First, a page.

Growing up in Jamaica, and working my way through my teenage and young adult years, the beer I (Zickie) drank and knew was always a nice “ice cold Red Stripe." There were others around, like Heineken, but the beer of choice for me was always Red Stripe. In my 20s, a favorite moment to savor was popping a Red Stripe into the freezer, then playing my evening game of football (what my American wife calls soccer!) from 7:00 pm to 10:00 pm in the evenings. I’d come back home, sit on the ground all hot and tired, and knock back a nice ice cold Red Stripe. Ahhhhhh. Heaven.
(The bliss of Jamaica's Red Stripe. Photo by Derek Preston, Flickr)
Similar moments of enjoyment involved being on the beach at Lime Cay (close to Kingston), chest high in the Caribbean sea in a circle of friends chatting away, that short brown stubby bottle with its distinguishing label in hand. A number of strong memories of happy moments in Jamaica feature Red Stripe in the scene somewhere, whether in my hand or in a friend's hand.
(Red Stripe is a part of Jamaica's daily life. Photo by List in the Woods, Flickr)
So where does Red Stripe come from? Where did it get that name? Let me share a little about my island's famous brew. Red Stripe beer is brewed by Desnoes & Geddes in Jamaica. Desnoes and Geddes Limited was formed way back in 1918 by Eugene Peter Desnoes and Thomas Hargreaves Geddes, who combined their two shops into one business. (According to a 75th anniversary retrospective in the Jamaica Gleaner newspaper, the two had met earlier while Desnoes was employed as a 12-year-old "door opener" at the West Indies Mineral and Table Water Company.)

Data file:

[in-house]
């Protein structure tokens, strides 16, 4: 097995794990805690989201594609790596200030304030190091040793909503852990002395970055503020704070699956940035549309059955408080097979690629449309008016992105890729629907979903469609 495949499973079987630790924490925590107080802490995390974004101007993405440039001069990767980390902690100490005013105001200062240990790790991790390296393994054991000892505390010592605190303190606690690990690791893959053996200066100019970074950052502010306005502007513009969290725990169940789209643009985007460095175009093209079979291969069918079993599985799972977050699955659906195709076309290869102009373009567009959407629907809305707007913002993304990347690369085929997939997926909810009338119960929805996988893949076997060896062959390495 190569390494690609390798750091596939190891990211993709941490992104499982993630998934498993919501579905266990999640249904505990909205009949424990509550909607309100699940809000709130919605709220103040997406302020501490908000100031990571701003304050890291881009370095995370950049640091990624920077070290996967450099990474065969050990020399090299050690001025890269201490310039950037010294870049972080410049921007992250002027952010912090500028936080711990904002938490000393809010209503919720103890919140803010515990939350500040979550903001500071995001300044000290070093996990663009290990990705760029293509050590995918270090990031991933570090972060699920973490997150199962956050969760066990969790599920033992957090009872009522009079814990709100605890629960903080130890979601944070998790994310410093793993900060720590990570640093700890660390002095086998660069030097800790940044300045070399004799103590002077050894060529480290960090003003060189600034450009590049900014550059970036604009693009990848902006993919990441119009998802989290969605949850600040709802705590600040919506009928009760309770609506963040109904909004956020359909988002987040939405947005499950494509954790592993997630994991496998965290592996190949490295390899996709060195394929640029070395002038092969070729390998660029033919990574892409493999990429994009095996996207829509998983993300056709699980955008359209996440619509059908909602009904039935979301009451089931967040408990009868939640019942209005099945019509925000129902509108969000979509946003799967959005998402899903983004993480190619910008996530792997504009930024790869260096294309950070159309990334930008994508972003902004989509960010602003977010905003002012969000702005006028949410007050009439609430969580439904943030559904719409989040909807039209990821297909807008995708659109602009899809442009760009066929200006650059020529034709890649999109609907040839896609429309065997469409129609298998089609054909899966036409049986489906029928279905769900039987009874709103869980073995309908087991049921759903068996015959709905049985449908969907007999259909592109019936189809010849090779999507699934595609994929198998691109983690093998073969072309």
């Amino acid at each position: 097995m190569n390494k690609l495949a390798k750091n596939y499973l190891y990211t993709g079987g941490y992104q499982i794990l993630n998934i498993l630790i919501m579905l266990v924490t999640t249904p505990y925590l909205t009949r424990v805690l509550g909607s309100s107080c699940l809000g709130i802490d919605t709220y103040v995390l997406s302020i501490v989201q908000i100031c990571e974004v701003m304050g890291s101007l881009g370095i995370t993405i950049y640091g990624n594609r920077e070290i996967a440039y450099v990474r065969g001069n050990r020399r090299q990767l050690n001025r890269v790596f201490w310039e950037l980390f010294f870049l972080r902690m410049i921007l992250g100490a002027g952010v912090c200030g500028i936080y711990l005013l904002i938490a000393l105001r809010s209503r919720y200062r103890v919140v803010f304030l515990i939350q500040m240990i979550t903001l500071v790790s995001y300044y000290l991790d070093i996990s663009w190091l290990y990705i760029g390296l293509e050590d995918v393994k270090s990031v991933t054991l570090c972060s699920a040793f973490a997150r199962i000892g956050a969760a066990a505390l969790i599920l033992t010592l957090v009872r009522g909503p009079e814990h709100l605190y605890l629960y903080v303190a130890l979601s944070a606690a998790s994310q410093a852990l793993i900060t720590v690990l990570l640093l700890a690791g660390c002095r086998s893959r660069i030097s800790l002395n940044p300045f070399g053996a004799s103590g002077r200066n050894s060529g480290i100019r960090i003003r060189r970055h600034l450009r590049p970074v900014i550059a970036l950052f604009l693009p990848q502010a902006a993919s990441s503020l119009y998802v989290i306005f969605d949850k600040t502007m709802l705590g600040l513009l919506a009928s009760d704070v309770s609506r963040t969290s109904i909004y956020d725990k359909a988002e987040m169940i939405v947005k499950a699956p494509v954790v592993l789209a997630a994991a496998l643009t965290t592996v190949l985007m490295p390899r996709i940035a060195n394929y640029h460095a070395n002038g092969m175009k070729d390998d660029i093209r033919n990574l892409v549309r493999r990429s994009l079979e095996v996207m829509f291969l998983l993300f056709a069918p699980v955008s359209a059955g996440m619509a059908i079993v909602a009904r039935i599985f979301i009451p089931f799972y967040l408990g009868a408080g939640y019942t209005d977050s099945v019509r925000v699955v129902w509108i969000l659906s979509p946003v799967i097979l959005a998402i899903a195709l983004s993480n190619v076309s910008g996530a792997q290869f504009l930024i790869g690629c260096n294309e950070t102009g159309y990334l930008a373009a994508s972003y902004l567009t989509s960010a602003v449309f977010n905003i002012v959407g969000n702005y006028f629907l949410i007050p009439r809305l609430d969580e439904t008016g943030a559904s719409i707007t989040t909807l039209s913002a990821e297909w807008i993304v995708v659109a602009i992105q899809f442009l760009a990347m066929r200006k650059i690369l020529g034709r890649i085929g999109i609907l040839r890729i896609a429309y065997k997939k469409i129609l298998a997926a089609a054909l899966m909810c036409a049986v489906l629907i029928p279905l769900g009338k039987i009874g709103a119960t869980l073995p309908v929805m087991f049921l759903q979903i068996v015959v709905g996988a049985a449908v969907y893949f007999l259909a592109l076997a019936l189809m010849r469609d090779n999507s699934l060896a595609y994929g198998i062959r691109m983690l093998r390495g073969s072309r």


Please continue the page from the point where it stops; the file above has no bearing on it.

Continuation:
(The distinctive color & logo of Red Stripe. Photo by Laura Albritton.)
The first Red Stripe beer was produced there in Jamaica in 1928. The famous brand was originally applied to an ale, which was too heavy to suit local tastes. The 4.7% abv, pale lager version, was developed in 1938 by Paul H. Geddes, son of the company founder, and Bill Martindale. It is interesting to note that Red Stripe's initial foray into the North American market was a failure because they changed the bottle and labeling to a green taller bottle. (Can you even picture that?) After going back to the recognizable stubby brown bottle and original Red Stripe label, sales improved.
(A beach bar in Jamaica. Photo by Michael Bentley, Flickr.)
As I spread my wings from my native island home, traveled abroad to countries like Belgium and France, and lived in places like Trinidad, London, Miami, and Montreal, I encountered and experienced different cultures and tastes, and gradually developed a more nuanced palate. My beer horizons expanded to: Belgian beers like Duvel, Trappist Westvleteren 12 (XII), Kwak (all in their correct glasses of course); English brews like Newcastle; American and Canadian beers, Molson Canadian, Sam Adams, Magic Hat, Key West Ale, and more (even drinking Budweiser -- no comment); and other Caribbean Island beers like Stag, Banks, and Carib. One thing I can always say, and say with pride is, you’ll look in my fridge today and see a Red Stripe or two, because I always come back home to my ice cold Red Stripe.
(Red Stripe chilled & ready for a party. Photo (c) Zickie Allgrove.)
Happy Friday, fellow Island Runaways! Hope you have a terrific weekend.